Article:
COVID-19 Is Stealing My Peace

Solitude has many great uses, especially if you like being alone. It re-energizes. It gives you a break from other people and their rules, expectations, problems, and personalities. It gives you the space to be yourself; when there is no one around, you can stop acting, stop performing, being what you think other people want you to be, or who you want them to think you are. It allows you to spend time with yourself, in your own head, and learn more about who you are. It gives you the comforting, healing presence of peace and quiet.

It gives you your won little bubble, your own, private physical space.

I love being alone, and I think I always have. As much of a romantic as I think I was, reflecting on myself now, I wanted a lover, a partner, to be loved, to share a life and space with someone else for the happiness and bettterment I thought it would bring me, not because I ever preferred companionship to being alone.

I have always wanted to be alone, to be left alone, to have my own place, my own space, where my wants and needs came first, my tastes were the law, and I could eat whatever I wanted, whenever I wanted, every day of the week. Progress for me was never about having a car, or a wife and kids. It was about having my own bubble to burrow in.

So, I understand how violating it must be to have your home broken into or to have to suddenly share it with a relative, or be forced to let out a portion of it to afford to keep the rest of it. Losing your personal space is not only losing your privacy, it’s losing your freedom.

No matter how much I am enjoying my new work schedule (one week off, the next week on for half a day), and the extra solitude it gives me, I have increasingly come to notice an intruder in my home. Not my home, really, but in my head. But, its presence has become so strong, so inescapable, so ever…present, that It has almost become physical. It is almost a thing, sitting in my house, ruining the very appearance of my oasis.

I’m not sure what to call it but I know what I feel. Stress. Worry, Fear. Anxiety.

Maybe I should just call it COVID-19.

The solitude is great. It is. But, the reason for it is gnawing at me, every second. This is not voluntary solitude. It’s forced. It’s mandatory. It’s for my health and the health and lives of others.

I’m not turning away from the world for a few hours. I am hiding from Death.

And, the facts the opinions, the theories, the news, the pandemic updates, the body count, the lies and misinformation, the realities, and the uncertainty have made this the most stressful time I have ever spent with myself. It is not restful. It is not peaceful. Not as restful and peaceful as I would like for it to be.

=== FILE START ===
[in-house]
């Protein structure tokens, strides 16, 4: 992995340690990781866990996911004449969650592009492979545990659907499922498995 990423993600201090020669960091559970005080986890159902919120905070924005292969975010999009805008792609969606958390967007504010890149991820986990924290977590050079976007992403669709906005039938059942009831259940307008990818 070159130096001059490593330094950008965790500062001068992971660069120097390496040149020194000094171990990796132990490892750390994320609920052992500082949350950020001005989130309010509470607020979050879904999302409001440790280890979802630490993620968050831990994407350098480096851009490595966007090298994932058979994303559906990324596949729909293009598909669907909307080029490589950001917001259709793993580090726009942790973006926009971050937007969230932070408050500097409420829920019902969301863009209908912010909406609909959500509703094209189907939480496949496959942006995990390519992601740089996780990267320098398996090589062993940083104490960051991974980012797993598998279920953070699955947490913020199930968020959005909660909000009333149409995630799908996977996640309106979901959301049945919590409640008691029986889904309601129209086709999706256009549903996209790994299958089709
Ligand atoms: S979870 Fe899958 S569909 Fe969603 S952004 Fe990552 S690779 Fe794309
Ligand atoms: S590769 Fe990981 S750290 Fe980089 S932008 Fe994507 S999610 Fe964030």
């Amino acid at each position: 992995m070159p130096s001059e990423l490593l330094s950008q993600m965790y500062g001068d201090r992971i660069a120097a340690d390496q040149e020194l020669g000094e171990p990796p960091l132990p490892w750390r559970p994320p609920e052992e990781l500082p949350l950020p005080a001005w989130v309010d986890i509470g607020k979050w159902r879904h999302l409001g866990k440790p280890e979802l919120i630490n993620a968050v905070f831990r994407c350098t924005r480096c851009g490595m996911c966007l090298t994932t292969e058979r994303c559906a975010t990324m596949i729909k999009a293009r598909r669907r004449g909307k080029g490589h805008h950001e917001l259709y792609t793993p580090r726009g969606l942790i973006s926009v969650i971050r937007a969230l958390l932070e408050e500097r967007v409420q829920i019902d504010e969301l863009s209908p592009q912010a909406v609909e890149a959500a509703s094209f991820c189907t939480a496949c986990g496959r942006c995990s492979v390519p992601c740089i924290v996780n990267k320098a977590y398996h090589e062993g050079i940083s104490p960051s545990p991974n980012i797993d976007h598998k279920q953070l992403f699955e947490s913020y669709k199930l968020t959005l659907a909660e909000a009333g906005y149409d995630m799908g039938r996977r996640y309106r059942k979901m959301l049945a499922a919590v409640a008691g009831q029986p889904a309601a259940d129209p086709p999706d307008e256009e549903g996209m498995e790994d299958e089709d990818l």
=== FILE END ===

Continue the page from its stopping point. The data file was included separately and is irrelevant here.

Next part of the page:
Because I am trying not to worry about the fate of the world during this pandemic. I am trying to reassure myself that we will find our rhythm again once this has passed – and that it will pass, this year rather than next.

That is the thing about solitude, however, about spending quality alone time in your own head. Eventually, you stop fantasizing, you stop making yourself laugh or hear intruders at your front door, and you are are left with your beliefs, doubts, hopes…and fears.

If, you live alone, they can take up the whole room.

5 comments

  1. I love alone time. I have worked through my fear and dread. That came early when my daughter in law and grandchildren left my home and returned to their own newly repaired home which had been damaged by storms and standing water. My concern is being with people again. What will I say? How will I act? I think I may struggle to step outside my comfort zone. I had been working diligently on that issue. This may set me back a bit.

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    1. There are always trade-offs. People who live alone lose some of their social skills, some of their comfort and ease around other people. I don’t know how to fit in with groups anymore. maybe that’s why people who live alone, stay alone, because they don’t know how to live with another persona, anymore, don’t know what to say, how to act, how to be as comfortable as they are when they are alone.

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